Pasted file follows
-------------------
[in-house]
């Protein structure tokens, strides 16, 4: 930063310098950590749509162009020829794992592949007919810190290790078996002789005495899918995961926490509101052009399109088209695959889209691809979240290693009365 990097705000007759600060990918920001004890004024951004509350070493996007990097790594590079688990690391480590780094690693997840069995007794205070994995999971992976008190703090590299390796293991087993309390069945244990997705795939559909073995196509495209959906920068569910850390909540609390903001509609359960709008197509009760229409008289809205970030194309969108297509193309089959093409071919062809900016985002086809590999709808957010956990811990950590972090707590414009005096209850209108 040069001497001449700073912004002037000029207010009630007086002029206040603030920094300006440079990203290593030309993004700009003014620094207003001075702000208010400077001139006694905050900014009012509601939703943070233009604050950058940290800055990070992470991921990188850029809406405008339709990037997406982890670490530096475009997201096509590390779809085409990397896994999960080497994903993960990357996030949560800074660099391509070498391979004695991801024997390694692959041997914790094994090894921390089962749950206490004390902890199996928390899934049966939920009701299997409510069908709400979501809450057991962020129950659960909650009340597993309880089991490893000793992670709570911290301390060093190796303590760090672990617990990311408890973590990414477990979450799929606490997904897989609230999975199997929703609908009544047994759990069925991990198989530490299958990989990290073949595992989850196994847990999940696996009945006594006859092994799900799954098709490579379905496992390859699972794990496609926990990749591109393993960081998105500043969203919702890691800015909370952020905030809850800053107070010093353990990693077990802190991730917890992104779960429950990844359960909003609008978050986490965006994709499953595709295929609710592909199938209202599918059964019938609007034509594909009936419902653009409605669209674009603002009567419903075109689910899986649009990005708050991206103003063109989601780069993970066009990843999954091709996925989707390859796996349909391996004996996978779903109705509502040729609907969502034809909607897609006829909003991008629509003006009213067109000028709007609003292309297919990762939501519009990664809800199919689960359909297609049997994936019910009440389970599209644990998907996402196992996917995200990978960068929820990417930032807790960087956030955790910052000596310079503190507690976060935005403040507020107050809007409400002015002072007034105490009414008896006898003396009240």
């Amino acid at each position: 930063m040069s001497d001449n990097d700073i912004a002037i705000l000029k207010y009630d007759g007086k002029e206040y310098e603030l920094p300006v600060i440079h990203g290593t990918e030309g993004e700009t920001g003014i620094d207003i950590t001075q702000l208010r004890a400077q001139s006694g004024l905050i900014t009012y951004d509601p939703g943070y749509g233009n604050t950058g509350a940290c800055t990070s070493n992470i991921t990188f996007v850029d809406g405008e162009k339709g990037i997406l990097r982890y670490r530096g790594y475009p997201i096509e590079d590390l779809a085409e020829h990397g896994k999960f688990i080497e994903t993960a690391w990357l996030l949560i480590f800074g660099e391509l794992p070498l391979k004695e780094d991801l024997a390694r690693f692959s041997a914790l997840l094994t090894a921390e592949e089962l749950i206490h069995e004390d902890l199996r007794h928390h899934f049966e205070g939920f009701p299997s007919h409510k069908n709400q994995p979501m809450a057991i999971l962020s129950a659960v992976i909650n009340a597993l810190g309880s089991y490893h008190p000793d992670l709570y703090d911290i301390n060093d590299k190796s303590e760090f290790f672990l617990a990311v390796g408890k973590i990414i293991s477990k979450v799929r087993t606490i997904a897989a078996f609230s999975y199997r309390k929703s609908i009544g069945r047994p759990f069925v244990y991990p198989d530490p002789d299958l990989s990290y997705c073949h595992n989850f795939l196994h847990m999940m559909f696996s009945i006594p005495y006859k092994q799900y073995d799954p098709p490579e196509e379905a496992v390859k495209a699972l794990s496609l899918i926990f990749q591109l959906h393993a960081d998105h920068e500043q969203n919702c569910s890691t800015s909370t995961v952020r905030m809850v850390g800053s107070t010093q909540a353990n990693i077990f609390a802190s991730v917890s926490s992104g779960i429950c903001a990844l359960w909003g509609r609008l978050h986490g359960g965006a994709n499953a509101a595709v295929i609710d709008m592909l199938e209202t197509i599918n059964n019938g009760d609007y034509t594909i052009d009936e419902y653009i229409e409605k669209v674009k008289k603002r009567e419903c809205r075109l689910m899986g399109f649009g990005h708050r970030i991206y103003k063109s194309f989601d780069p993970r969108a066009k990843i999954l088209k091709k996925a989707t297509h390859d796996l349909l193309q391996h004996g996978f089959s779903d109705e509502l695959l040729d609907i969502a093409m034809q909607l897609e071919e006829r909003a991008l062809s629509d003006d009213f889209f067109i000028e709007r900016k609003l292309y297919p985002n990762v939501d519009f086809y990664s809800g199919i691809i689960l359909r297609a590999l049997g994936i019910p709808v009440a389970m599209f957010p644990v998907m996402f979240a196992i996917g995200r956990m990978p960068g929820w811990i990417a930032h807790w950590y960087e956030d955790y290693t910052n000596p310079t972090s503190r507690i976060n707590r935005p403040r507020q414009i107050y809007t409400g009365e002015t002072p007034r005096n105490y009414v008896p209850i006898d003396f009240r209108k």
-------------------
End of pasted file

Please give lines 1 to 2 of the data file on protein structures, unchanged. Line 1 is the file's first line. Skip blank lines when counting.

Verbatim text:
[in-house]
């Protein structure tokens, strides 16, 4: 930063310098950590749509162009020829794992592949007919810190290790078996002789005495899918995961926490509101052009399109088209695959889209691809979240290693009365 990097705000007759600060990918920001004890004024951004509350070493996007990097790594590079688990690391480590780094690693997840069995007794205070994995999971992976008190703090590299390796293991087993309390069945244990997705795939559909073995196509495209959906920068569910850390909540609390903001509609359960709008197509009760229409008289809205970030194309969108297509193309089959093409071919062809900016985002086809590999709808957010956990811990950590972090707590414009005096209850209108 040069001497001449700073912004002037000029207010009630007086002029206040603030920094300006440079990203290593030309993004700009003014620094207003001075702000208010400077001139006694905050900014009012509601939703943070233009604050950058940290800055990070992470991921990188850029809406405008339709990037997406982890670490530096475009997201096509590390779809085409990397896994999960080497994903993960990357996030949560800074660099391509070498391979004695991801024997390694692959041997914790094994090894921390089962749950206490004390902890199996928390899934049966939920009701299997409510069908709400979501809450057991962020129950659960909650009340597993309880089991490893000793992670709570911290301390060093190796303590760090672990617990990311408890973590990414477990979450799929606490997904897989609230999975199997929703609908009544047994759990069925991990198989530490299958990989990290073949595992989850196994847990999940696996009945006594006859092994799900799954098709490579379905496992390859699972794990496609926990990749591109393993960081998105500043969203919702890691800015909370952020905030809850800053107070010093353990990693077990802190991730917890992104779960429950990844359960909003609008978050986490965006994709499953595709295929609710592909199938209202599918059964019938609007034509594909009936419902653009409605669209674009603002009567419903075109689910899986649009990005708050991206103003063109989601780069993970066009990843999954091709996925989707390859796996349909391996004996996978779903109705509502040729609907969502034809909607897609006829909003991008629509003006009213067109000028709007609003292309297919990762939501519009990664809800199919689960359909297609049997994936019910009440389970599209644990998907996402196992996917995200990978960068929820990417930032807790960087956030955790910052000596310079503190507690976060935005403040507020107050809007409400002015002072007034105490009414008896006898003396009240």